Puteh All But Wiped Out by the 2004 Tsunami
Nick Meo wrote in The Times, “Before December 26 there were more than 50 families of Putehs. Now there is one man left. The Putehs lived in fishing communities at the edge of the ocean which suffered the worst destruction from the tsunami. Nearly all died and their villages were wiped from the face of the earth. The sole surving man from his tribe is Jallaluddin Puteh, a 42-year-old fisherman, who, together with his wife, lived because their home was at the landward side of the village and they had a head start running towards higher ground when the wave struck. [Source: Nick Meo, The Times, June 28, 2005 <^>]
“Mr Puteh believes that all of his extended family who lived around the town of Lamno on the west coast of Sumatra died in the disaster — about 500 souls in six villages. His immediate family, and a handful of women who had married and moved to the capital Jakarta, are probably all that is left of one of Indonesia’s most unusual communities. "I just don’t know why God spared me and my wife although I have thought long about it," said Mr Puteh. Two of their children died in the wave, although two others, boys who were at school in the capital Banda Aceh, survived. Mr Puteh was washed about a mile by the force of the wave and dumped on a hill. His wife was washed up on another hill. Of the 1,300 inhabitants of the six villages the Putehs shared with dark-skinned Indonesians, only around a dozen people survived in total. His village is now under water. <^>
“Mr Puteh admitted that the past few months have left him defeated. He said: "I have lost nearly all my friends and family. It is still hard to believe they are all dead and I am the only one left." Now he lives in a tent subsisting off food handouts. A few others in the town with some Portuguese blood survived the wave because they lived inland. The grandfather of Nur Hayat, a 25-year-old woman, was a Puteh. She said: "I lost uncountable relatives. It is so sad, they were such beautiful people. Their culture was 100 per cent Acehnese, they had the same religion, spoke in the same dialect, sang the same songs. The only difference was their looks. Men from Banda Aceh and Jakarta seeking wives would go there. The blue-eyed women were famous as the most beautiful in Indonesia." <^>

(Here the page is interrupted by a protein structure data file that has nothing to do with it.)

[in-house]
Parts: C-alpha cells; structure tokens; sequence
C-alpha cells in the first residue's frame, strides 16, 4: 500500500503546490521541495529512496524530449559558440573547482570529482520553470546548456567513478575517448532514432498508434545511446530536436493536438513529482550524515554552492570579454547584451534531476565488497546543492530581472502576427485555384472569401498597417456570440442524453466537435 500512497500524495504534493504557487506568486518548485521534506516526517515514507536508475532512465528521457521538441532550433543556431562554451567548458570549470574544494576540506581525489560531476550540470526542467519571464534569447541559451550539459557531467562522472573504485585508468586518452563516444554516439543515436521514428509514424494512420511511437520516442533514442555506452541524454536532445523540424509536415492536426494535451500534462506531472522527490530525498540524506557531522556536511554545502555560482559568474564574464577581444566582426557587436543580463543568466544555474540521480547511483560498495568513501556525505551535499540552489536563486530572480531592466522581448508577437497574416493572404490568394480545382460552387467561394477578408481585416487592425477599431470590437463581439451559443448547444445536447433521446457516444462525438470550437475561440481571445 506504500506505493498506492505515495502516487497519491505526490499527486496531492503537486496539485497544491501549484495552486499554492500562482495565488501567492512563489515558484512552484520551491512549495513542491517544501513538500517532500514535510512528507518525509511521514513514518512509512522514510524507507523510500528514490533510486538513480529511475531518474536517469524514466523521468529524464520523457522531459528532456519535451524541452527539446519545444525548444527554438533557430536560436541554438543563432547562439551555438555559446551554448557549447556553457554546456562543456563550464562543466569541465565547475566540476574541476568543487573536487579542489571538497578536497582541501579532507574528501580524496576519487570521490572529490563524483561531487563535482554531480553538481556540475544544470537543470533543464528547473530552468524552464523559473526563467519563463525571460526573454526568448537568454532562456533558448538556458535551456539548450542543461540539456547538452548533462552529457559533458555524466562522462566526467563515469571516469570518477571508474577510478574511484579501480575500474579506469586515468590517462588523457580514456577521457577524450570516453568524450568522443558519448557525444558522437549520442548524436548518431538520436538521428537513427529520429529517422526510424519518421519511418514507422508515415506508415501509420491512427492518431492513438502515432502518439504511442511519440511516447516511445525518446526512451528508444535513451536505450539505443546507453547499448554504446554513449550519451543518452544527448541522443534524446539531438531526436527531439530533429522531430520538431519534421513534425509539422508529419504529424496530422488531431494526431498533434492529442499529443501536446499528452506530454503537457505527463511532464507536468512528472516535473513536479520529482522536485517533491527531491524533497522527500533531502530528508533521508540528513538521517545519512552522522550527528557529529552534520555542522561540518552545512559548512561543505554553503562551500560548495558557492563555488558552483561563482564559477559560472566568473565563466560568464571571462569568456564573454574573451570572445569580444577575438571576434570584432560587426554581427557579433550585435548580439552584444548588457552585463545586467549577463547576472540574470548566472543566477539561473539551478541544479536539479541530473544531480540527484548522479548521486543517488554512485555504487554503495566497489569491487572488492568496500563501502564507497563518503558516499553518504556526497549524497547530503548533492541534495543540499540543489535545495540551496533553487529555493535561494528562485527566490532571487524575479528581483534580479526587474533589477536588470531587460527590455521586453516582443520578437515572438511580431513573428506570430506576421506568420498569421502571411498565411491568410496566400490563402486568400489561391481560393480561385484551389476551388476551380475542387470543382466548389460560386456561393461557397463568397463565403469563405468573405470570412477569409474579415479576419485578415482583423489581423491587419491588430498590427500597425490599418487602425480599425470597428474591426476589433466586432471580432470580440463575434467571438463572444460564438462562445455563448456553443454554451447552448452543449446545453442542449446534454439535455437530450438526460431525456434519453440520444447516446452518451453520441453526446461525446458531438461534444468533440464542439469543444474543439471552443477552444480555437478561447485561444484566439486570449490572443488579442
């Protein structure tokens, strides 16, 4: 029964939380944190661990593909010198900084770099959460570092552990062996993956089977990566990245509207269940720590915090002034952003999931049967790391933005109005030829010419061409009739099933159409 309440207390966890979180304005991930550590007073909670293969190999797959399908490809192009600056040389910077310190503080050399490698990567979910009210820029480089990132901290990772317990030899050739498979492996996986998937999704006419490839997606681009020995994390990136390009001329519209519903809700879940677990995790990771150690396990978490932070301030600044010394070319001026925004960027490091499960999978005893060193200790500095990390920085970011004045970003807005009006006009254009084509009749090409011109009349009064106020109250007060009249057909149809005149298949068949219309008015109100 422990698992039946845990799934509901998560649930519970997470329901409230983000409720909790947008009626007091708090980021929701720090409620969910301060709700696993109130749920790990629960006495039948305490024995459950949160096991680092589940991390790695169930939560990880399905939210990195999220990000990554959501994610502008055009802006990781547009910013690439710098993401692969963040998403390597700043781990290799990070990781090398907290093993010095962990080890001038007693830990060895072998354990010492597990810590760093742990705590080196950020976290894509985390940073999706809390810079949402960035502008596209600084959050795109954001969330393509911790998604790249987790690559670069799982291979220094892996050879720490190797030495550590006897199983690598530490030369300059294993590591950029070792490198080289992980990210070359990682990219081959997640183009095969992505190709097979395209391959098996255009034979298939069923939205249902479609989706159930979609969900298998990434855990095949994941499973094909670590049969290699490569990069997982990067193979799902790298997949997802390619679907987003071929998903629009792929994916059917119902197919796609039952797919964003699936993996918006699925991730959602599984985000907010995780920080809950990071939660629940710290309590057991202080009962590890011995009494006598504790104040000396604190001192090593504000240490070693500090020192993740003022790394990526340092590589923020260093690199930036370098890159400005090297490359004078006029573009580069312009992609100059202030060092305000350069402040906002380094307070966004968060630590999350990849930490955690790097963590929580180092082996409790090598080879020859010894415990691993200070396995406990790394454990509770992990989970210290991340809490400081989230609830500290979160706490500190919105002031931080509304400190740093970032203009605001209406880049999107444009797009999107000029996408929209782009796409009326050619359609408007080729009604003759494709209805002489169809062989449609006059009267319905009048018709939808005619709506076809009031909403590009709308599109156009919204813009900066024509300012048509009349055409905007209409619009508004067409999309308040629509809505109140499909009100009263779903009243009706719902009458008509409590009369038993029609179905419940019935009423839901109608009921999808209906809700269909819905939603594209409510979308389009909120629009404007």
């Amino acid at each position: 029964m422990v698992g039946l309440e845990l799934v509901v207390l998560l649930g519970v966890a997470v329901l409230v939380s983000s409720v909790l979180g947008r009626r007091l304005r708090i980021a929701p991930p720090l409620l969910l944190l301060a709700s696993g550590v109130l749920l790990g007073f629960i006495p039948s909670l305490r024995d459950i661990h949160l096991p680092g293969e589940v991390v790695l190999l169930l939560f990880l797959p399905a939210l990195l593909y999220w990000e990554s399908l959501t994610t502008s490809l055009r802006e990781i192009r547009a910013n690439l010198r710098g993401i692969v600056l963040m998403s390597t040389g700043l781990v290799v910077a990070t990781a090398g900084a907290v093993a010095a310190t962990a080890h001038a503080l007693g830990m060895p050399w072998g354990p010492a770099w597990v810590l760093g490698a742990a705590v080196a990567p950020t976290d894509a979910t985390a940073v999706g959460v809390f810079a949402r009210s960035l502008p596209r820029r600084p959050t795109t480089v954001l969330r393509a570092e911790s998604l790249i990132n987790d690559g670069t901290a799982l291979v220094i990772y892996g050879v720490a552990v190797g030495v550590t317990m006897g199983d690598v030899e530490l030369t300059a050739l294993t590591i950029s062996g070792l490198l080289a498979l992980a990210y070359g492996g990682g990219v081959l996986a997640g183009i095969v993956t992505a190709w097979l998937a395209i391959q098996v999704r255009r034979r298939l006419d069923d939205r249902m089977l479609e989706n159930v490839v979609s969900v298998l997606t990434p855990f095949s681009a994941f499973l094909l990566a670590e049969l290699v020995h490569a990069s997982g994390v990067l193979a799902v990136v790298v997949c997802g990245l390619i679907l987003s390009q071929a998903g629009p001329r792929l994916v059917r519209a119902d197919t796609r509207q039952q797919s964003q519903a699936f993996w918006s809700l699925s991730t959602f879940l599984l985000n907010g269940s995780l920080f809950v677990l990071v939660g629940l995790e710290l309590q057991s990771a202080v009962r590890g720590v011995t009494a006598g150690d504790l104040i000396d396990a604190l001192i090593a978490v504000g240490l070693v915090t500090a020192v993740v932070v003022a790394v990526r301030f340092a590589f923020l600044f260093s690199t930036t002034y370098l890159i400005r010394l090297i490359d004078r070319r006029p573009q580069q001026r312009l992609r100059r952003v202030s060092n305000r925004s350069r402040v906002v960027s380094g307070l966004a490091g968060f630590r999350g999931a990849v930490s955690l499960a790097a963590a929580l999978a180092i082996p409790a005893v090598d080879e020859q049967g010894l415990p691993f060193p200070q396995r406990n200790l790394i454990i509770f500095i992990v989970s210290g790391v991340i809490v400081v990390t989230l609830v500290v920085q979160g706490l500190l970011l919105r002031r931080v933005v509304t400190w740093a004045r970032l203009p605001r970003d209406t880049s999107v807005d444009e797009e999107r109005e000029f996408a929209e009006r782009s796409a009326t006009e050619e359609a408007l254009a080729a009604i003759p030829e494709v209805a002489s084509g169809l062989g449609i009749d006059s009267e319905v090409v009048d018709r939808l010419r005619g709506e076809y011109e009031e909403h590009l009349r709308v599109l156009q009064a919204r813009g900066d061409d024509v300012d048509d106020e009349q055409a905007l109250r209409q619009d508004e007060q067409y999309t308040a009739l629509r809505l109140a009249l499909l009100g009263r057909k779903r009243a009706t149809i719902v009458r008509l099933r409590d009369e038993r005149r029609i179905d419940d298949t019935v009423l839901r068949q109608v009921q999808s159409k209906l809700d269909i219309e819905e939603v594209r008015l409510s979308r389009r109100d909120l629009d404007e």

“Campong Baro, one of the villages where Putehs lived, is now a muddy wasteland with the metal skeleton of a bridge lying amid the stumps of coconut palms where the tsunami washed it. The handful of surviving fishermen find it hard to motivate themselves. Salahin, a 32-year-old fisherman from the village, said: "I would like to marry again but I have no money. "It is hard to work now. Before it happened, when I came back tired there would be my wife waiting and my children to play with. But they are gone." Jamalludin Puteh said that he could not get his life back to any kind of normality, partly because most of the big fishing boats were destroyed in the disaster and there are not enough crews left to get the industry going again. "I am unemployed with nothing to do except think about what happened to us," he says. “I feel like our future was destroyed by the wave.” <^>
Text Sources: New York Times, Washington Post, Los Angeles Times, Times of London, Lonely Planet Guides, Library of Congress, Compton’s Encyclopedia, The Guardian, National Geographic, Smithsonian magazine, The New Yorker, Time, Newsweek, Reuters, AP, AFP, Wall Street Journal, The Atlantic Monthly, The Economist, Global Viewpoint (Christian Science Monitor), Foreign Policy, Wikipedia, BBC, CNN, and various books, websites and other publications.
© 2008 Jeffrey Hays
Last updated June 2015